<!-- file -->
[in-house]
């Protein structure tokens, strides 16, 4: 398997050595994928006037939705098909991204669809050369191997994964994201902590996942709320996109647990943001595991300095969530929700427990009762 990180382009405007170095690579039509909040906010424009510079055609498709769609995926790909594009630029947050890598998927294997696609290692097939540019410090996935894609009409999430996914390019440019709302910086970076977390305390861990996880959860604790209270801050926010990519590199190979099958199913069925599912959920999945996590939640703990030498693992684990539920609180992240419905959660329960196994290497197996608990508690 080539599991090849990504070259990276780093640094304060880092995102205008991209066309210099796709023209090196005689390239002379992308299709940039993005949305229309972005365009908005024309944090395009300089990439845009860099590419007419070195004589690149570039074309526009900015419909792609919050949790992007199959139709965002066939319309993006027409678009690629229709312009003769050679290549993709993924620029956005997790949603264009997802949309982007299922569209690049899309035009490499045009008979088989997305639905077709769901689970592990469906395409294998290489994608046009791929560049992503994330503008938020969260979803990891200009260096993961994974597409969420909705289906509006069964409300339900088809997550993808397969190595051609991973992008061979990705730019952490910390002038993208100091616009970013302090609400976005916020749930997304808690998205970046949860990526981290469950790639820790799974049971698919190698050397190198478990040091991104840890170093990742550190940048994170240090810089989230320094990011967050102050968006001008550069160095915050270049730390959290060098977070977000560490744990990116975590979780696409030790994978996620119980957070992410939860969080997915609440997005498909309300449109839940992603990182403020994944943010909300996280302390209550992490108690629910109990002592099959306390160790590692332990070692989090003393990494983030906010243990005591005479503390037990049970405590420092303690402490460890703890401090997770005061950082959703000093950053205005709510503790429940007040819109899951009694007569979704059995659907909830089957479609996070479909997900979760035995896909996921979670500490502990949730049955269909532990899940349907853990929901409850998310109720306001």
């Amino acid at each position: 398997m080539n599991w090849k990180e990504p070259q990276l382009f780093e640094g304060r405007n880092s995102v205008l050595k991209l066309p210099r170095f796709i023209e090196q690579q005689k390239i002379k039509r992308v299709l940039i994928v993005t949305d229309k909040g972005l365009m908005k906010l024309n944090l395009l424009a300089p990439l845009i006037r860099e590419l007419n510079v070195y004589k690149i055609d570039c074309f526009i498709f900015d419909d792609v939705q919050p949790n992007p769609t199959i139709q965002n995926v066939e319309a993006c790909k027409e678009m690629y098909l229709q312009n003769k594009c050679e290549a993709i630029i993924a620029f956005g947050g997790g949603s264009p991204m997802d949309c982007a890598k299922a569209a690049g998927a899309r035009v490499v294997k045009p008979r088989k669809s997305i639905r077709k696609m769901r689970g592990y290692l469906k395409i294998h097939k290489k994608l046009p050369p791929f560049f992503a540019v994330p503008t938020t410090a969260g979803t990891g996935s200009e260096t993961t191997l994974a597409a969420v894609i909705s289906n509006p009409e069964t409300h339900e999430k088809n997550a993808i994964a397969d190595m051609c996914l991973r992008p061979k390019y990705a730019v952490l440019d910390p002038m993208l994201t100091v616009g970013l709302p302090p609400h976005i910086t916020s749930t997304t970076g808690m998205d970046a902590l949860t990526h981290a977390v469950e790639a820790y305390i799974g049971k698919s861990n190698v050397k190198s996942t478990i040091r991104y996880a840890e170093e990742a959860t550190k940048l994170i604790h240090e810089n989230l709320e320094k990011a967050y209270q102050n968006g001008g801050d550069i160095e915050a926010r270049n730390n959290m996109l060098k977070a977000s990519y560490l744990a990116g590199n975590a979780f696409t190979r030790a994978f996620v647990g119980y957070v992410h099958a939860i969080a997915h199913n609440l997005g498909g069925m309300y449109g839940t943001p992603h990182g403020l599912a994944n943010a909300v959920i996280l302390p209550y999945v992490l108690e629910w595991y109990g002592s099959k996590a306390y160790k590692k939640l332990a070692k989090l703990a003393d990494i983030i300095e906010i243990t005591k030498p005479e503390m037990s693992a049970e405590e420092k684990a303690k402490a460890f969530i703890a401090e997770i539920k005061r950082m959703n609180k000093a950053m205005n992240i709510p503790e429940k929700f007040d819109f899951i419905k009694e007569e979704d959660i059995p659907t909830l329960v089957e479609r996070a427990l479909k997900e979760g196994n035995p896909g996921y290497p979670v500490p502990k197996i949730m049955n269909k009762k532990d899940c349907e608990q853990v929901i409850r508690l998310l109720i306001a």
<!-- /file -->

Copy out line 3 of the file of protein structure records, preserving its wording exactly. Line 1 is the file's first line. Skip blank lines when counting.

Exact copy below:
């Amino acid at each position: 398997m080539n599991w090849k990180e990504p070259q990276l382009f780093e640094g304060r405007n880092s995102v205008l050595k991209l066309p210099r170095f796709i023209e090196q690579q005689k390239i002379k039509r992308v299709l940039i994928v993005t949305d229309k909040g972005l365009m908005k906010l024309n944090l395009l424009a300089p990439l845009i006037r860099e590419l007419n510079v070195y004589k690149i055609d570039c074309f526009i498709f900015d419909d792609v939705q919050p949790n992007p769609t199959i139709q965002n995926v066939e319309a993006c790909k027409e678009m690629y098909l229709q312009n003769k594009c050679e290549a993709i630029i993924a620029f956005g947050g997790g949603s264009p991204m997802d949309c982007a890598k299922a569209a690049g998927a899309r035009v490499v294997k045009p008979r088989k669809s997305i639905r077709k696609m769901r689970g592990y290692l469906k395409i294998h097939k290489k994608l046009p050369p791929f560049f992503a540019v994330p503008t938020t410090a969260g979803t990891g996935s200009e260096t993961t191997l994974a597409a969420v894609i909705s289906n509006p009409e069964t409300h339900e999430k088809n997550a993808i994964a397969d190595m051609c996914l991973r992008p061979k390019y990705a730019v952490l440019d910390p002038m993208l994201t100091v616009g970013l709302p302090p609400h976005i910086t916020s749930t997304t970076g808690m998205d970046a902590l949860t990526h981290a977390v469950e790639a820790y305390i799974g049971k698919s861990n190698v050397k190198s996942t478990i040091r991104y996880a840890e170093e990742a959860t550190k940048l994170i604790h240090e810089n989230l709320e320094k990011a967050y209270q102050n968006g001008g801050d550069i160095e915050a926010r270049n730390n959290m996109l060098k977070a977000s990519y560490l744990a990116g590199n975590a979780f696409t190979r030790a994978f996620v647990g119980y957070v992410h099958a939860i969080a997915h199913n609440l997005g498909g069925m309300y449109g839940t943001p992603h990182g403020l599912a994944n943010a909300v959920i996280l302390p209550y999945v992490l108690e629910w595991y109990g002592s099959k996590a306390y160790k590692k939640l332990a070692k989090l703990a003393d990494i983030i300095e906010i243990t005591k030498p005479e503390m037990s693992a049970e405590e420092k684990a303690k402490a460890f969530i703890a401090e997770i539920k005061r950082m959703n609180k000093a950053m205005n992240i709510p503790e429940k929700f007040d819109f899951i419905k009694e007569e979704d959660i059995p659907t909830l329960v089957e479609r996070a427990l479909k997900e979760g196994n035995p896909g996921y290497p979670v500490p502990k197996i949730m049955n269909k009762k532990d899940c349907e608990q853990v929901i409850r508690l998310l109720i306001a």